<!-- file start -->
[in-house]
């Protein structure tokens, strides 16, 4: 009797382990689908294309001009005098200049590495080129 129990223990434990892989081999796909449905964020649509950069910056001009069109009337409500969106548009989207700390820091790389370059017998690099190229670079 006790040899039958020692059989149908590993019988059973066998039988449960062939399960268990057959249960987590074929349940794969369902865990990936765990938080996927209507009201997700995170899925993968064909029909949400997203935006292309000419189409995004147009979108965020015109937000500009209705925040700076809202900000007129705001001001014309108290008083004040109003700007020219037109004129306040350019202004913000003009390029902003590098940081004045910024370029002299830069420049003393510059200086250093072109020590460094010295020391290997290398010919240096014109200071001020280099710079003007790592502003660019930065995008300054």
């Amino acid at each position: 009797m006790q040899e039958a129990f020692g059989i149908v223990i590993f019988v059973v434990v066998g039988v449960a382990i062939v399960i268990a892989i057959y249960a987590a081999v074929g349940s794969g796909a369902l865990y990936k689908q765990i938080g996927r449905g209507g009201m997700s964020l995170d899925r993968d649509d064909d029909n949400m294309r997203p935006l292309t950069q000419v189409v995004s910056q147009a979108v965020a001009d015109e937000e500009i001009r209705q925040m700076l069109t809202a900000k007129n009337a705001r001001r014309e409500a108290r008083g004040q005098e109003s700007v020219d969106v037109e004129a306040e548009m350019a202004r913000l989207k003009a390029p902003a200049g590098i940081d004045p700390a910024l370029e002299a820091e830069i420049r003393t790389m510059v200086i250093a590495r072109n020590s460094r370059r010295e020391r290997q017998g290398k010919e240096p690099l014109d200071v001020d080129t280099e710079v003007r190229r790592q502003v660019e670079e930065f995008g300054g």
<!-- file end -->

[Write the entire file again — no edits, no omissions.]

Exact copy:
[in-house]
């Protein structure tokens, strides 16, 4: 009797382990689908294309001009005098200049590495080129 129990223990434990892989081999796909449905964020649509950069910056001009069109009337409500969106548009989207700390820091790389370059017998690099190229670079 006790040899039958020692059989149908590993019988059973066998039988449960062939399960268990057959249960987590074929349940794969369902865990990936765990938080996927209507009201997700995170899925993968064909029909949400997203935006292309000419189409995004147009979108965020015109937000500009209705925040700076809202900000007129705001001001014309108290008083004040109003700007020219037109004129306040350019202004913000003009390029902003590098940081004045910024370029002299830069420049003393510059200086250093072109020590460094010295020391290997290398010919240096014109200071001020280099710079003007790592502003660019930065995008300054």
């Amino acid at each position: 009797m006790q040899e039958a129990f020692g059989i149908v223990i590993f019988v059973v434990v066998g039988v449960a382990i062939v399960i268990a892989i057959y249960a987590a081999v074929g349940s794969g796909a369902l865990y990936k689908q765990i938080g996927r449905g209507g009201m997700s964020l995170d899925r993968d649509d064909d029909n949400m294309r997203p935006l292309t950069q000419v189409v995004s910056q147009a979108v965020a001009d015109e937000e500009i001009r209705q925040m700076l069109t809202a900000k007129n009337a705001r001001r014309e409500a108290r008083g004040q005098e109003s700007v020219d969106v037109e004129a306040e548009m350019a202004r913000l989207k003009a390029p902003a200049g590098i940081d004045p700390a910024l370029e002299a820091e830069i420049r003393t790389m510059v200086i250093a590495r072109n020590s460094r370059r010295e020391r290997q017998g290398k010919e240096p690099l014109d200071v001020d080129t280099e710079v003007r190229r790592q502003v660019e670079e930065f995008g300054g």